Chook: one of the Australian food groups. It is divided into two basic categories:
a) ones that walk around. The home-grown traditional one is the Australorp, a large, bulky chicken that, in a cruel joke, has heat-absorbing black feathers. It is also known as the Black Orpington. Once upon a time kept for egg-laying, they picturesquely adorned the barnyards of farms large and small. The commercial egg of modern supermarkets comes from cage-layer operations employing modern hybrid chickens like Hy-Lines and ISA Browns – the same as elsewhere in the world.
b) ones that ride around on a spit in a rotisserie at the "Charcoal Chook" shops all across the country. Using a secret recipe known only to the thousands of chook-shop operators, chooks are stuffed with bread and intensely flavoured with salt, herbs and fat and roasted to a golden-brown exquisite state.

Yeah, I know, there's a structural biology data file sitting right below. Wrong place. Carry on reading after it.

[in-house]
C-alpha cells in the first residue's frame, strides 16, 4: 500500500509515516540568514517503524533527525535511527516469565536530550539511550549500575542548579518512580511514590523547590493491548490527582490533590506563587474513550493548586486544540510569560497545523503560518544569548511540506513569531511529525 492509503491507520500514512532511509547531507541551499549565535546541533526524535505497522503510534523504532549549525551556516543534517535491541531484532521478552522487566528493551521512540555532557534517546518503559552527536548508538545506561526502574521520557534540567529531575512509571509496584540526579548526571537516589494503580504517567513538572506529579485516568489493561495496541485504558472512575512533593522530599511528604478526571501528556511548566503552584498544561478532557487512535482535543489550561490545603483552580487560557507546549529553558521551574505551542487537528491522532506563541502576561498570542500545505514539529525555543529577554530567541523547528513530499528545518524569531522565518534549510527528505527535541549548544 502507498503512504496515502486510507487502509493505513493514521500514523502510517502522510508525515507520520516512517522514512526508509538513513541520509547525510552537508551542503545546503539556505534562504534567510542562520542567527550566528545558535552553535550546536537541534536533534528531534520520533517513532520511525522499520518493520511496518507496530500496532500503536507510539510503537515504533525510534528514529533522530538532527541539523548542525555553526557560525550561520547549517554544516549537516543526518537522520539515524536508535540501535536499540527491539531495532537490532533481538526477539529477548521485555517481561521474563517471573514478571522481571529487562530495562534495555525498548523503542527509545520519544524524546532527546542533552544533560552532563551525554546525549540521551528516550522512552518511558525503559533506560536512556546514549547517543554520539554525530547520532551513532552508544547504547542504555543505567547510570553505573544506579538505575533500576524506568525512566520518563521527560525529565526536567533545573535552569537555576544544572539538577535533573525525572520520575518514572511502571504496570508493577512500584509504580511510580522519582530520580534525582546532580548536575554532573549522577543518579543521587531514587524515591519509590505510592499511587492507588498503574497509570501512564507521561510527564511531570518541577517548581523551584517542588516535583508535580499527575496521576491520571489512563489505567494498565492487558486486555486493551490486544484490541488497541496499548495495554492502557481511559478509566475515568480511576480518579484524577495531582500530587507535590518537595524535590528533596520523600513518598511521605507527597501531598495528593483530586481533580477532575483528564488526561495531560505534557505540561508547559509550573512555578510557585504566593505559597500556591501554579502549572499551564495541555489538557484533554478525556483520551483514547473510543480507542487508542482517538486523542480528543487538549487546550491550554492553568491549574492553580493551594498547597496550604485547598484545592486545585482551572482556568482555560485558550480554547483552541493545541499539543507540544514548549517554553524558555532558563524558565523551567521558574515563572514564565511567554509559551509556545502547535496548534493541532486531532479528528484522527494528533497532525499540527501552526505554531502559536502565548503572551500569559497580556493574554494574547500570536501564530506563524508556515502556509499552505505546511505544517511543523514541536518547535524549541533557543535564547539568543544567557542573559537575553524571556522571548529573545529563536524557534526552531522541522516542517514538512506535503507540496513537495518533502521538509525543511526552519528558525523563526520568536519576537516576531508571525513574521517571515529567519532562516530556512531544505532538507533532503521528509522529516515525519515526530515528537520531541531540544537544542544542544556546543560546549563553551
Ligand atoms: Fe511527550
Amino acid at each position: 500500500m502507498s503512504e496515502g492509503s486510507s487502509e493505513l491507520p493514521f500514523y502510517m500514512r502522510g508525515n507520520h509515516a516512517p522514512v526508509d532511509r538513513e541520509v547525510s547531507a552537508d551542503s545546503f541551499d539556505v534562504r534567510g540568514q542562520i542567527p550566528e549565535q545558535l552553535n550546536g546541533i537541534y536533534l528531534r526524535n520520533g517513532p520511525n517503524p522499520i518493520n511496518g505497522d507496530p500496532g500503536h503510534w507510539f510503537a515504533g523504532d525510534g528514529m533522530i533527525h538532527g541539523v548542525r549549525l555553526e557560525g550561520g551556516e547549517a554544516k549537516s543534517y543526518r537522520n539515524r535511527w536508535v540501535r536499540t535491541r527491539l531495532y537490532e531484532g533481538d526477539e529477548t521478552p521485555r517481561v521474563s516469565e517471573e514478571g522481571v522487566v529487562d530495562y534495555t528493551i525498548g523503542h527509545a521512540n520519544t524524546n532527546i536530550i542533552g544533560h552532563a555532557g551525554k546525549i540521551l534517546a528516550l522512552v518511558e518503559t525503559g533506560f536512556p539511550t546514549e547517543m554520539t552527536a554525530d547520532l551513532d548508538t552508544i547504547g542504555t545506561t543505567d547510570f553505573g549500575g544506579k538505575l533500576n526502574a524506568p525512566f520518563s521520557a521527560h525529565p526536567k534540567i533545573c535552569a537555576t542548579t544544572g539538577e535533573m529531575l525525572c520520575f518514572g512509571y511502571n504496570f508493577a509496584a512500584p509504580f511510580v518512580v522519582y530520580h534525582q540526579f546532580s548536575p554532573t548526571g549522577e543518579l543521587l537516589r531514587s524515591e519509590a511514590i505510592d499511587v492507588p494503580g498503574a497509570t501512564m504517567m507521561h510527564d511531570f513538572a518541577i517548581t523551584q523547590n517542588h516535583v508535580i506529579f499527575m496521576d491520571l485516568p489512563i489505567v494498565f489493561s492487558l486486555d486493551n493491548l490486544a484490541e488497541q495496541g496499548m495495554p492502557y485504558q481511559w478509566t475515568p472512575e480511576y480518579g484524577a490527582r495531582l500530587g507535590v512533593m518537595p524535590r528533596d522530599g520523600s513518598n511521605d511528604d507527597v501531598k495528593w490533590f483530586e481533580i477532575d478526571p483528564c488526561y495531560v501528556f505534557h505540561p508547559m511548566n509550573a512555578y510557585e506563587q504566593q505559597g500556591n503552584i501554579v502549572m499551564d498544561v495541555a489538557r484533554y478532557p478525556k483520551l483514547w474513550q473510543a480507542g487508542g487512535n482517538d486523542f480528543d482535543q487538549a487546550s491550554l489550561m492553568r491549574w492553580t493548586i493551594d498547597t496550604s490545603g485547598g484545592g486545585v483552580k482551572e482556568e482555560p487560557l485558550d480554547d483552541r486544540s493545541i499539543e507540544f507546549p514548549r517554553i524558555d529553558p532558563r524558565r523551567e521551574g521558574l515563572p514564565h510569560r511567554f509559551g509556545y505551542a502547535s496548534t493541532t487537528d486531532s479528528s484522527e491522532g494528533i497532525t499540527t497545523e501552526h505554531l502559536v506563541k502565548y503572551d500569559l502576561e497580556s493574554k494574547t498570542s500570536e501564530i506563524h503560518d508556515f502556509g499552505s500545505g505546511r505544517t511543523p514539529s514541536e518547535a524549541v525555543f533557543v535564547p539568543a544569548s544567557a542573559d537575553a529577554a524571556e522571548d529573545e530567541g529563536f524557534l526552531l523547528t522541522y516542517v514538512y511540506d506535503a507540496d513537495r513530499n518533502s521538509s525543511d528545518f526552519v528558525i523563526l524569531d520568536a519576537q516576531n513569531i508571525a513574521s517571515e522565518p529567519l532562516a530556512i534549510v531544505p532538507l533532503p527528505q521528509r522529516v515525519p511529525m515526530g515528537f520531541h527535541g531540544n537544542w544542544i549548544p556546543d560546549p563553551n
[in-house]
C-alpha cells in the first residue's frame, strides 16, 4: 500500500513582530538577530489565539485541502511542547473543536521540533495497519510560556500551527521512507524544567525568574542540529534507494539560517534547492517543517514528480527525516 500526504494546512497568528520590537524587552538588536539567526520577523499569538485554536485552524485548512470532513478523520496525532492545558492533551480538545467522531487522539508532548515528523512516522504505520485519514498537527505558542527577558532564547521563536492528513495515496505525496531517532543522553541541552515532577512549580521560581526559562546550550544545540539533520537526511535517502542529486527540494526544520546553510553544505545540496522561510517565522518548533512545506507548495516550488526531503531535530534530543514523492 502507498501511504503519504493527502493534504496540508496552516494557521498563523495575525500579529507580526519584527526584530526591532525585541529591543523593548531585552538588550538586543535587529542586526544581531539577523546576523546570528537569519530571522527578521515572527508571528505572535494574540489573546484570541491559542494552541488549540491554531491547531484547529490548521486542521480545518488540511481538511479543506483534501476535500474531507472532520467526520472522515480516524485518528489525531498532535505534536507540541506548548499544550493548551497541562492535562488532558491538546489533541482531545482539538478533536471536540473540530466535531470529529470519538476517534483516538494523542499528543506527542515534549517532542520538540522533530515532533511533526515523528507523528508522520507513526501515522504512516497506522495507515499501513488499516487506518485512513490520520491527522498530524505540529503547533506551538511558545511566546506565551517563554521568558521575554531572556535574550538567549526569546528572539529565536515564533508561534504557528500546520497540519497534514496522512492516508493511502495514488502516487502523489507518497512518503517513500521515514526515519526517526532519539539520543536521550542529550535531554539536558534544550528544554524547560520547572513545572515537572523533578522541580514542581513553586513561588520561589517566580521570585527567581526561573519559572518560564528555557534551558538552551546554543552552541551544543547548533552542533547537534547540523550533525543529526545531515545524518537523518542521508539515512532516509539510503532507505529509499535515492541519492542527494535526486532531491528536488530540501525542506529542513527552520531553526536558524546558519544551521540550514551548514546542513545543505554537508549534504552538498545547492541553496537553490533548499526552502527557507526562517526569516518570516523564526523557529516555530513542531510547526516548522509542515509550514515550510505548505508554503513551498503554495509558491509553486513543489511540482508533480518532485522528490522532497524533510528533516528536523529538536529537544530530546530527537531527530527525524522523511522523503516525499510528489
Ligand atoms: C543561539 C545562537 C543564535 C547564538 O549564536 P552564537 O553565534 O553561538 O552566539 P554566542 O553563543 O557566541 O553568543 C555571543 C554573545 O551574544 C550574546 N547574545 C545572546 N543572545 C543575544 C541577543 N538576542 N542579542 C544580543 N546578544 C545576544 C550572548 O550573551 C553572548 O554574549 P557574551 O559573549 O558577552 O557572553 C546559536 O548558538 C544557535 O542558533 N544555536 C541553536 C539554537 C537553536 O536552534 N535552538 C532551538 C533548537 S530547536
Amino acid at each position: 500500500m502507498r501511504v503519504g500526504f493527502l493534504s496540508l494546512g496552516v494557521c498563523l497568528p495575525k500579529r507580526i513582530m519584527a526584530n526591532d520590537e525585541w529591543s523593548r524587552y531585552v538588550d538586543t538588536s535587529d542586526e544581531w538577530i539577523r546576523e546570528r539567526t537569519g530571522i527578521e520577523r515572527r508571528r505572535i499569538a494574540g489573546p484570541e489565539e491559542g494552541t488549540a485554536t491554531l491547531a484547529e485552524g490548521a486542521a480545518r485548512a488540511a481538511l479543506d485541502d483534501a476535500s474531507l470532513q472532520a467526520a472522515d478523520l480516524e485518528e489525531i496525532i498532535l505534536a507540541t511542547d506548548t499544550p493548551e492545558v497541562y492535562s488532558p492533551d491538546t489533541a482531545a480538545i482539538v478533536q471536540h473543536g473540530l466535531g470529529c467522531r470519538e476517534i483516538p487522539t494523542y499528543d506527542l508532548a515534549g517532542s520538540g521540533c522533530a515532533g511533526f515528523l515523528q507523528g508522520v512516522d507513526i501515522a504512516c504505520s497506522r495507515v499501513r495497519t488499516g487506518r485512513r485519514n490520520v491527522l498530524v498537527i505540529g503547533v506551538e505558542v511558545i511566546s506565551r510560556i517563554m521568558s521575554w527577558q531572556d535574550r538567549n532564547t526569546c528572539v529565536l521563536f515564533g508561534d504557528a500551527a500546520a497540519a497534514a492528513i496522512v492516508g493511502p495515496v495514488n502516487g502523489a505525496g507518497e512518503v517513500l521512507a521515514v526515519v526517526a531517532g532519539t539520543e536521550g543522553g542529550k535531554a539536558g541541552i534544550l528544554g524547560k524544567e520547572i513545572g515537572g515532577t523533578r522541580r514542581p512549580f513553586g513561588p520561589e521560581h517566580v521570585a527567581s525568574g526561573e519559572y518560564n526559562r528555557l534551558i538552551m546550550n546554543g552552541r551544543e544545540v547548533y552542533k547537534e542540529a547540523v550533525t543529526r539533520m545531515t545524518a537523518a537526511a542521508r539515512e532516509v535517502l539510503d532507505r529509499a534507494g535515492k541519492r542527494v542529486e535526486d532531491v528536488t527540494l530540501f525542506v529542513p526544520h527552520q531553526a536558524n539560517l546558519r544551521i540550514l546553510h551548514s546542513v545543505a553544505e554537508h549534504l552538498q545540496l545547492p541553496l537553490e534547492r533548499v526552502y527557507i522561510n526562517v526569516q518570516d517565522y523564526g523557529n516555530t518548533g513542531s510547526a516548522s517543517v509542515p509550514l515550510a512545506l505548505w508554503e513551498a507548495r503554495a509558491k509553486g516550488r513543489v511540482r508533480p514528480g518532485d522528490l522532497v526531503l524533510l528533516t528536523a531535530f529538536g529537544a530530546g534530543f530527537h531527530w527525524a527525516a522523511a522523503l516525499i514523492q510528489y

A "chook raffle" is about as cheap as a prize can get, and a luckless individual "couldn't win a chook raffle."
Christmas: a summertime holiday with a main meal usually featuring prawns, salad, beer, chardonnay and, perhaps (for newcomers from the northern hemisphere), an acute sense of longing for cold weather and distant friends. At traditional Australian Christmas dinners a generation or more ago, housewives tried to stay with the English standard of stuffed goose with all the trimmings followed by hot plum pudding with brandy sauce, regardless of the sweltering weather; when combined with the formality of clothing of the time, the pile of heavy food stunned families into such a torpor that it's a wonder the holiday wasn't scrapped altogether. But in more recent years Christmas has become the day for cold seafood, especially prawns, creating line-ups at the fish markets equal to the traditional ones at the department and electronics stores.
Small plantation-grown conifers are now available for sale and compete with cheap artificial trees; the era of using a branch of a she-oak or other native tree on which to hang the baubles and tinsel has pretty much disappeared.